The Bill as passed removes the planning partnership provisions of Chapter 4 of the SPA, which provided for master planning and structure planning arrangements.
The Committee report noted strong support for this reform from peak planning bodies, although it was opposed by some local governments which were concerned it may have an impact on future planning for master plan areas.
The amendment has been retained with some minor changes, including a clarification that development applications for preliminary approvals under s. 242 of the SPA within a master planned area are not required to undergo public notification in most circumstances.
Amendment 3 – Removal of requirement for evidence of allocation or entitlement to State resource to accompany development application
This amendment was passed unchanged. The Bill reforms the requirements for making a development application by removing the requirement for a development application involving a State resource to be accompanied by evidence of an allocation of, or entitlement to, that resource.
While the amendment will not make State resource allocations unnecessary, it will mean that an applicant will be able to seek an allocation before, during or after the development application and assessment process.
The amendments do not affect the requirement for a development application to be accompanied by owner’s consent. Where the State is the owner of the relevant land and owner's consent is required for a development application, written consent from the State as owner will be required.
Amendment 4 – Assessment manager to have power to accept development applications as properly made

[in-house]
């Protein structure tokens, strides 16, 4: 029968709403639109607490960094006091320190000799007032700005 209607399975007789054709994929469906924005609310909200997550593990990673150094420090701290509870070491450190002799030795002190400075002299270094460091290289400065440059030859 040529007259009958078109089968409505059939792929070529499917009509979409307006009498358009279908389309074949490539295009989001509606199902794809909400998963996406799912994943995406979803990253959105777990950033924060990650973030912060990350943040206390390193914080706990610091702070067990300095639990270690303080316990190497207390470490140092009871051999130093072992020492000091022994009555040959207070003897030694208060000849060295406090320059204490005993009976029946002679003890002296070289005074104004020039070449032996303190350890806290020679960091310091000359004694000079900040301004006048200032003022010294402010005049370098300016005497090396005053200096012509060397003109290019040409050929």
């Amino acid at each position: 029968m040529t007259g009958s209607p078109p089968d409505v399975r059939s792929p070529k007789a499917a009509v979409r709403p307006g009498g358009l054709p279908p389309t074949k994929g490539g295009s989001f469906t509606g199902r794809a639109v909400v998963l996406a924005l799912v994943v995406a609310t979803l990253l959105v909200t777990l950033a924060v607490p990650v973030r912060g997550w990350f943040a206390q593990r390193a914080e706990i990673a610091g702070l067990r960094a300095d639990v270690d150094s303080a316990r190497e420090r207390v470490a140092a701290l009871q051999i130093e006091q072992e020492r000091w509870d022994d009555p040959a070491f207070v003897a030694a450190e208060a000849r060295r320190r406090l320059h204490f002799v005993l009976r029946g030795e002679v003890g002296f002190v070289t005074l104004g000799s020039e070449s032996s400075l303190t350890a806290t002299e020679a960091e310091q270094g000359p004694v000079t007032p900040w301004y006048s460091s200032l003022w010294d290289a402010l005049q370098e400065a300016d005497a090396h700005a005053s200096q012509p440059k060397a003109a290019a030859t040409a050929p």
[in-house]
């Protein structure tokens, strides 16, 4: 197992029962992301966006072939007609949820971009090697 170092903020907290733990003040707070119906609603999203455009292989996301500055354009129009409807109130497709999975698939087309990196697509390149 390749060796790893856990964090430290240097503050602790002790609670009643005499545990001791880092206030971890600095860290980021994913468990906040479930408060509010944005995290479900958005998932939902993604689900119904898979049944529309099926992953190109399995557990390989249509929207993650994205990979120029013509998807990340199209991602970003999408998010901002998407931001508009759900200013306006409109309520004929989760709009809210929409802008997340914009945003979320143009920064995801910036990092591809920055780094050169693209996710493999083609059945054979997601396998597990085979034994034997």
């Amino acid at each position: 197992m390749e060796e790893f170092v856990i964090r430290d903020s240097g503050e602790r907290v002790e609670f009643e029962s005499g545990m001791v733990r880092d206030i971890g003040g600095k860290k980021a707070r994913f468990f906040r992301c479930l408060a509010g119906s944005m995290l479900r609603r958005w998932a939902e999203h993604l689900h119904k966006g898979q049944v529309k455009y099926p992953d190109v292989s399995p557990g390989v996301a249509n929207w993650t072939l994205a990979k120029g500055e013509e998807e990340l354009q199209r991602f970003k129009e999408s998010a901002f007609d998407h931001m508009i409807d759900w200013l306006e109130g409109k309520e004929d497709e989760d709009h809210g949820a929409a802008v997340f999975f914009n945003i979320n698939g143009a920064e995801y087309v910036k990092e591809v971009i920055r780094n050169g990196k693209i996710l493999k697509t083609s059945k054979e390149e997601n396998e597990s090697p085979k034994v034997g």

The Bill as passed provides flexibility by giving assessment managers the discretion to accept development applications as properly made where those applications do not include all of the information identified as mandatory supporting information in the approved IDAS application form.
The provisions as passed are unchanged from the original wording of the Bill. However, in its report on the Bill, the Committee recommended that protocols and/or guidelines be developed to promote a consistent approach and to clarify what information is required for development applications to be deemed adequate for assessment. This recommendation was acknowledged and accepted by the Deputy Premier in the second reading of the Bill2.
Amendment 5 – Maximum level of assessment for low risk operational works
Once again, this amendment was passed unchanged. The Bill as passed will make certain standard planning scheme provisions applicable to local planning instruments made under the repealed Integrated Planning Act 1997 and the SPA to ensure that maximum levels of assessment and codes for low-risk operational works to be identified in the standard planning scheme provisions (Queensland Planning Provisions) will apply to all local government planning schemes.